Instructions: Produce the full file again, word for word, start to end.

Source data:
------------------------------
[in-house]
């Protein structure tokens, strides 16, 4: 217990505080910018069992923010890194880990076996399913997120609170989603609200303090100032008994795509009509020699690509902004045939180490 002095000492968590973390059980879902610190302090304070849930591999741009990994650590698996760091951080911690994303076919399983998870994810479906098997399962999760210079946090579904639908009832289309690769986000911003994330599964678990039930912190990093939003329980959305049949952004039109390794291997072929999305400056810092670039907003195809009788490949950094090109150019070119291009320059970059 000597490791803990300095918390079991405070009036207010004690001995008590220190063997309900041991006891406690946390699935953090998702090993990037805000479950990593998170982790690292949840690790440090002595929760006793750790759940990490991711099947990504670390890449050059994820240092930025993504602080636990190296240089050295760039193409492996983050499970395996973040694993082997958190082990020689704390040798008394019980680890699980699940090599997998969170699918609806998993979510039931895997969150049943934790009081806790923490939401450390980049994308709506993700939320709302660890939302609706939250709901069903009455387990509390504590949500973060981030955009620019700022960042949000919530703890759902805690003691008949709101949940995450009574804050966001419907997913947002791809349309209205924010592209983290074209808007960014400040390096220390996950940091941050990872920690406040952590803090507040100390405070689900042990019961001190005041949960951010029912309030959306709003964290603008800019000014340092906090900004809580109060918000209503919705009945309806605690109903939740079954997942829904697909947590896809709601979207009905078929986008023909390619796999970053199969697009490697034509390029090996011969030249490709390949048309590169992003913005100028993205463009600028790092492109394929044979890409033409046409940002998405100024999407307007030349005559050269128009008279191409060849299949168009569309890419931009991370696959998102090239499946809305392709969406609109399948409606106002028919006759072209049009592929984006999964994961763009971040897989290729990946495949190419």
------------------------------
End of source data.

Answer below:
[in-house]
């Protein structure tokens, strides 16, 4: 217990505080910018069992923010890194880990076996399913997120609170989603609200303090100032008994795509009509020699690509902004045939180490 002095000492968590973390059980879902610190302090304070849930591999741009990994650590698996760091951080911690994303076919399983998870994810479906098997399962999760210079946090579904639908009832289309690769986000911003994330599964678990039930912190990093939003329980959305049949952004039109390794291997072929999305400056810092670039907003195809009788490949950094090109150019070119291009320059970059 000597490791803990300095918390079991405070009036207010004690001995008590220190063997309900041991006891406690946390699935953090998702090993990037805000479950990593998170982790690292949840690790440090002595929760006793750790759940990490991711099947990504670390890449050059994820240092930025993504602080636990190296240089050295760039193409492996983050499970395996973040694993082997958190082990020689704390040798008394019980680890699980699940090599997998969170699918609806998993979510039931895997969150049943934790009081806790923490939401450390980049994308709506993700939320709302660890939302609706939250709901069903009455387990509390504590949500973060981030955009620019700022960042949000919530703890759902805690003691008949709101949940995450009574804050966001419907997913947002791809349309209205924010592209983290074209808007960014400040390096220390996950940091941050990872920690406040952590803090507040100390405070689900042990019961001190005041949960951010029912309030959306709003964290603008800019000014340092906090900004809580109060918000209503919705009945309806605690109903939740079954997942829904697909947590896809709601979207009905078929986008023909390619796999970053199969697009490697034509390029090996011969030249490709390949048309590169992003913005100028993205463009600028790092492109394929044979890409033409046409940002998405100024999407307007030349005559050269128009008279191409060849299949168009569309890419931009991370696959998102090239499946809305392709969406609109399948409606106002028919006759072209049009592929984006999964994961763009971040897989290729990946495949190419």